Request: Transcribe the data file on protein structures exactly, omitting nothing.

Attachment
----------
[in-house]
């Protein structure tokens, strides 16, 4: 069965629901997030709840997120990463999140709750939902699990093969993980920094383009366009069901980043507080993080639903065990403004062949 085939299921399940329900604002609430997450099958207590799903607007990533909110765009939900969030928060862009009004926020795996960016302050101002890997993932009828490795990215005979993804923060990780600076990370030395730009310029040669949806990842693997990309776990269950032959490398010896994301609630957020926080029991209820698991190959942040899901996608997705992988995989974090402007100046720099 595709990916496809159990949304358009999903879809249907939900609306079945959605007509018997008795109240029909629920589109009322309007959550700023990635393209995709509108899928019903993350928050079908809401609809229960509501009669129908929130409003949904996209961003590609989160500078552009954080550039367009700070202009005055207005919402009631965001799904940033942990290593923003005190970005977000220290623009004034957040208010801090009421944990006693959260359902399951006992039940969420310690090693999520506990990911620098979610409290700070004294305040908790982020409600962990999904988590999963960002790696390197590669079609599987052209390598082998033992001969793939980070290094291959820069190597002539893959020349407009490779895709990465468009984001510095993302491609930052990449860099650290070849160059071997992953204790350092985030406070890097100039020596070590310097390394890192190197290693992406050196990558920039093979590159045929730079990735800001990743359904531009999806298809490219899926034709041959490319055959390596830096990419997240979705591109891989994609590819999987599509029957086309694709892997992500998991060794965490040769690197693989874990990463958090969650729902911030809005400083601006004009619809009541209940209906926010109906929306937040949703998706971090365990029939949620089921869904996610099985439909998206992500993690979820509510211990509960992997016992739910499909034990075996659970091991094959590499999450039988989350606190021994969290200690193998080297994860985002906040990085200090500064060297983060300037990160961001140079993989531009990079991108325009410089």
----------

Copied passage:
[in-house]
């Protein structure tokens, strides 16, 4: 069965629901997030709840997120990463999140709750939902699990093969993980920094383009366009069901980043507080993080639903065990403004062949 085939299921399940329900604002609430997450099958207590799903607007990533909110765009939900969030928060862009009004926020795996960016302050101002890997993932009828490795990215005979993804923060990780600076990370030395730009310029040669949806990842693997990309776990269950032959490398010896994301609630957020926080029991209820698991190959942040899901996608997705992988995989974090402007100046720099 595709990916496809159990949304358009999903879809249907939900609306079945959605007509018997008795109240029909629920589109009322309007959550700023990635393209995709509108899928019903993350928050079908809401609809229960509501009669129908929130409003949904996209961003590609989160500078552009954080550039367009700070202009005055207005919402009631965001799904940033942990290593923003005190970005977000220290623009004034957040208010801090009421944990006693959260359902399951006992039940969420310690090693999520506990990911620098979610409290700070004294305040908790982020409600962990999904988590999963960002790696390197590669079609599987052209390598082998033992001969793939980070290094291959820069190597002539893959020349407009490779895709990465468009984001510095993302491609930052990449860099650290070849160059071997992953204790350092985030406070890097100039020596070590310097390394890192190197290693992406050196990558920039093979590159045929730079990735800001990743359904531009999806298809490219899926034709041959490319055959390596830096990419997240979705591109891989994609590819999987599509029957086309694709892997992500998991060794965490040769690197693989874990990463958090969650729902911030809005400083601006004009619809009541209940209906926010109906929306937040949703998706971090365990029939949620089921869904996610099985439909998206992500993690979820509510211990509960992997016992739910499909034990075996659970091991094959590499999450039988989350606190021994969290200690193998080297994860985002906040990085200090500064060297983060300037990160961001140079993989531009990079991108325009410089």